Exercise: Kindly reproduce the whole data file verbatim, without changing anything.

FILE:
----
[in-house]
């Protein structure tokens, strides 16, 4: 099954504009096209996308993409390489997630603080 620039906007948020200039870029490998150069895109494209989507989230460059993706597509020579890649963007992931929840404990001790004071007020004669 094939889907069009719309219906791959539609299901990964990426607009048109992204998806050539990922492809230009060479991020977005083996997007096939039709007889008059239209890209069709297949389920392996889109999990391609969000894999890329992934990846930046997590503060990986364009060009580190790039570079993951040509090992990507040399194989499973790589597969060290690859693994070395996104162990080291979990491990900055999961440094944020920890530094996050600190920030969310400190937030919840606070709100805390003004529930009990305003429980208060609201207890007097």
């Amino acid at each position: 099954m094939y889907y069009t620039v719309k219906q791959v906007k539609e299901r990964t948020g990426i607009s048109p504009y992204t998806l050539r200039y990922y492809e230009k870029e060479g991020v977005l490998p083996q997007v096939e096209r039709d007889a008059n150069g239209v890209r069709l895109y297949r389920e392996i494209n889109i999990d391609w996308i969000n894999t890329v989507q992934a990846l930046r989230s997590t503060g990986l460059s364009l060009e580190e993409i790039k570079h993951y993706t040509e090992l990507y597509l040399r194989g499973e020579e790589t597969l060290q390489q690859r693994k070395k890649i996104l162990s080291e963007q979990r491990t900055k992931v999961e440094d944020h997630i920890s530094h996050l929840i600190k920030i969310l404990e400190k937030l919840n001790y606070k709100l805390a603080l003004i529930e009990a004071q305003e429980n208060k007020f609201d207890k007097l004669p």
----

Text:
[in-house]
């Protein structure tokens, strides 16, 4: 099954504009096209996308993409390489997630603080 620039906007948020200039870029490998150069895109494209989507989230460059993706597509020579890649963007992931929840404990001790004071007020004669 094939889907069009719309219906791959539609299901990964990426607009048109992204998806050539990922492809230009060479991020977005083996997007096939039709007889008059239209890209069709297949389920392996889109999990391609969000894999890329992934990846930046997590503060990986364009060009580190790039570079993951040509090992990507040399194989499973790589597969060290690859693994070395996104162990080291979990491990900055999961440094944020920890530094996050600190920030969310400190937030919840606070709100805390003004529930009990305003429980208060609201207890007097």
């Amino acid at each position: 099954m094939y889907y069009t620039v719309k219906q791959v906007k539609e299901r990964t948020g990426i607009s048109p504009y992204t998806l050539r200039y990922y492809e230009k870029e060479g991020v977005l490998p083996q997007v096939e096209r039709d007889a008059n150069g239209v890209r069709l895109y297949r389920e392996i494209n889109i999990d391609w996308i969000n894999t890329v989507q992934a990846l930046r989230s997590t503060g990986l460059s364009l060009e580190e993409i790039k570079h993951y993706t040509e090992l990507y597509l040399r194989g499973e020579e790589t597969l060290q390489q690859r693994k070395k890649i996104l162990s080291e963007q979990r491990t900055k992931v999961e440094d944020h997630i920890s530094h996050l929840i600190k920030i969310l404990e400190k937030l919840n001790y606070k709100l805390a603080l003004i529930e009990a004071q305003e429980n208060k007020f609201d207890k007097l004669p």